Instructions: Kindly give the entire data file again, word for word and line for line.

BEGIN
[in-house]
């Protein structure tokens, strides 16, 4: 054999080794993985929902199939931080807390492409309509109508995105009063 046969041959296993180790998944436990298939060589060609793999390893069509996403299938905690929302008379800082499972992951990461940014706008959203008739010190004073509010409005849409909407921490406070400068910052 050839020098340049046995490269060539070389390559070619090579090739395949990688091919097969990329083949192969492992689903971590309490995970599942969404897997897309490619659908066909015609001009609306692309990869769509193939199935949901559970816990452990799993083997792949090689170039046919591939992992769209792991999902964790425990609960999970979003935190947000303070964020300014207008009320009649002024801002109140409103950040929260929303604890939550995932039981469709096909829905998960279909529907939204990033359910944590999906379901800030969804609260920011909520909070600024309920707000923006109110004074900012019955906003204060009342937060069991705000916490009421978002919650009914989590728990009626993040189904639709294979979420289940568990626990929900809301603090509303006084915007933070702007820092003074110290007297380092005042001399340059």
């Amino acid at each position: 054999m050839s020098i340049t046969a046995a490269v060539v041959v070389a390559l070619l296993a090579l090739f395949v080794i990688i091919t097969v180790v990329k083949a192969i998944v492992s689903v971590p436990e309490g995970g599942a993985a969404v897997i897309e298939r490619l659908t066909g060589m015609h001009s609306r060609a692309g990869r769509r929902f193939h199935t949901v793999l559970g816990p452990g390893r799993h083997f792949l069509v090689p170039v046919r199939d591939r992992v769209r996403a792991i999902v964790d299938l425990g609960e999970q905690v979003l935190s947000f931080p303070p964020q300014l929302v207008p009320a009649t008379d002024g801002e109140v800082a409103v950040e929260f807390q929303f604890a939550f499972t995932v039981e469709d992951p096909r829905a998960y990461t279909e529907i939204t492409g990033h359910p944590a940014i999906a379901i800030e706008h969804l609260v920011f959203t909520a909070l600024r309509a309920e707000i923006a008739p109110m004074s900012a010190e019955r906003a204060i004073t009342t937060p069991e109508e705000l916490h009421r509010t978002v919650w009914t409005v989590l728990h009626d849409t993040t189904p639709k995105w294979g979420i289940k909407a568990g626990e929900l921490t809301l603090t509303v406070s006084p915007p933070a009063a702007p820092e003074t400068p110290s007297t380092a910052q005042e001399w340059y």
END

[in-house]
């Protein structure tokens, strides 16, 4: 054999080794993985929902199939931080807390492409309509109508995105009063 046969041959296993180790998944436990298939060589060609793999390893069509996403299938905690929302008379800082499972992951990461940014706008959203008739010190004073509010409005849409909407921490406070400068910052 050839020098340049046995490269060539070389390559070619090579090739395949990688091919097969990329083949192969492992689903971590309490995970599942969404897997897309490619659908066909015609001009609306692309990869769509193939199935949901559970816990452990799993083997792949090689170039046919591939992992769209792991999902964790425990609960999970979003935190947000303070964020300014207008009320009649002024801002109140409103950040929260929303604890939550995932039981469709096909829905998960279909529907939204990033359910944590999906379901800030969804609260920011909520909070600024309920707000923006109110004074900012019955906003204060009342937060069991705000916490009421978002919650009914989590728990009626993040189904639709294979979420289940568990626990929900809301603090509303006084915007933070702007820092003074110290007297380092005042001399340059």
């Amino acid at each position: 054999m050839s020098i340049t046969a046995a490269v060539v041959v070389a390559l070619l296993a090579l090739f395949v080794i990688i091919t097969v180790v990329k083949a192969i998944v492992s689903v971590p436990e309490g995970g599942a993985a969404v897997i897309e298939r490619l659908t066909g060589m015609h001009s609306r060609a692309g990869r769509r929902f193939h199935t949901v793999l559970g816990p452990g390893r799993h083997f792949l069509v090689p170039v046919r199939d591939r992992v769209r996403a792991i999902v964790d299938l425990g609960e999970q905690v979003l935190s947000f931080p303070p964020q300014l929302v207008p009320a009649t008379d002024g801002e109140v800082a409103v950040e929260f807390q929303f604890a939550f499972t995932v039981e469709d992951p096909r829905a998960y990461t279909e529907i939204t492409g990033h359910p944590a940014i999906a379901i800030e706008h969804l609260v920011f959203t909520a909070l600024r309509a309920e707000i923006a008739p109110m004074s900012a010190e019955r906003a204060i004073t009342t937060p069991e109508e705000l916490h009421r509010t978002v919650w009914t409005v989590l728990h009626d849409t993040t189904p639709k995105w294979g979420i289940k909407a568990g626990e929900l921490t809301l603090t509303v406070s006084p915007p933070a009063a702007p820092e003074t400068p110290s007297t380092a910052q005042e001399w340059y």